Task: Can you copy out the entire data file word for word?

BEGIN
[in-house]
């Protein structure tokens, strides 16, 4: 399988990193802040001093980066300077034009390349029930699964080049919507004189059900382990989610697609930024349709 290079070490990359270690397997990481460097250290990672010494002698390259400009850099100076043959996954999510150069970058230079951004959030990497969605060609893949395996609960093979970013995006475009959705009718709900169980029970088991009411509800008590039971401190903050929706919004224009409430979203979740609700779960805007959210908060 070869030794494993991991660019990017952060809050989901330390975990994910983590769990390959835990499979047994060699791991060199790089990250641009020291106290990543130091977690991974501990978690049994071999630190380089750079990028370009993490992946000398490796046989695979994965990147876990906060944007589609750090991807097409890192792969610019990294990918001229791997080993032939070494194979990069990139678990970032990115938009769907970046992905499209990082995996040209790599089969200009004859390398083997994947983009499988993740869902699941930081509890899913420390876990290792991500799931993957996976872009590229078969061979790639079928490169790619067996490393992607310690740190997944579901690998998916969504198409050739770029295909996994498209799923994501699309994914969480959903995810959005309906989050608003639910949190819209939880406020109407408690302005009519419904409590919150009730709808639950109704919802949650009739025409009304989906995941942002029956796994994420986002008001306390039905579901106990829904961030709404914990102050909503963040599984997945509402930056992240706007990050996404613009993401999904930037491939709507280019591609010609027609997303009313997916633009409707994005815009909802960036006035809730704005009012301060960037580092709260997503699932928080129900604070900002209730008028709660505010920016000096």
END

[in-house]
């Protein structure tokens, strides 16, 4: 399988990193802040001093980066300077034009390349029930699964080049919507004189059900382990989610697609930024349709 290079070490990359270690397997990481460097250290990672010494002698390259400009850099100076043959996954999510150069970058230079951004959030990497969605060609893949395996609960093979970013995006475009959705009718709900169980029970088991009411509800008590039971401190903050929706919004224009409430979203979740609700779960805007959210908060 070869030794494993991991660019990017952060809050989901330390975990994910983590769990390959835990499979047994060699791991060199790089990250641009020291106290990543130091977690991974501990978690049994071999630190380089750079990028370009993490992946000398490796046989695979994965990147876990906060944007589609750090991807097409890192792969610019990294990918001229791997080993032939070494194979990069990139678990970032990115938009769907970046992905499209990082995996040209790599089969200009004859390398083997994947983009499988993740869902699941930081509890899913420390876990290792991500799931993957996976872009590229078969061979790639079928490169790619067996490393992607310690740190997944579901690998998916969504198409050739770029295909996994498209799923994501699309994914969480959903995810959005309906989050608003639910949190819209939880406020109407408690302005009519419904409590919150009730709808639950109704919802949650009739025409009304989906995941942002029956796994994420986002008001306390039905579901106990829904961030709404914990102050909503963040599984997945509402930056992240706007990050996404613009993401999904930037491939709507280019591609010609027609997303009313997916633009409707994005815009909802960036006035809730704005009012301060960037580092709260997503699932928080129900604070900002209730008028709660505010920016000096």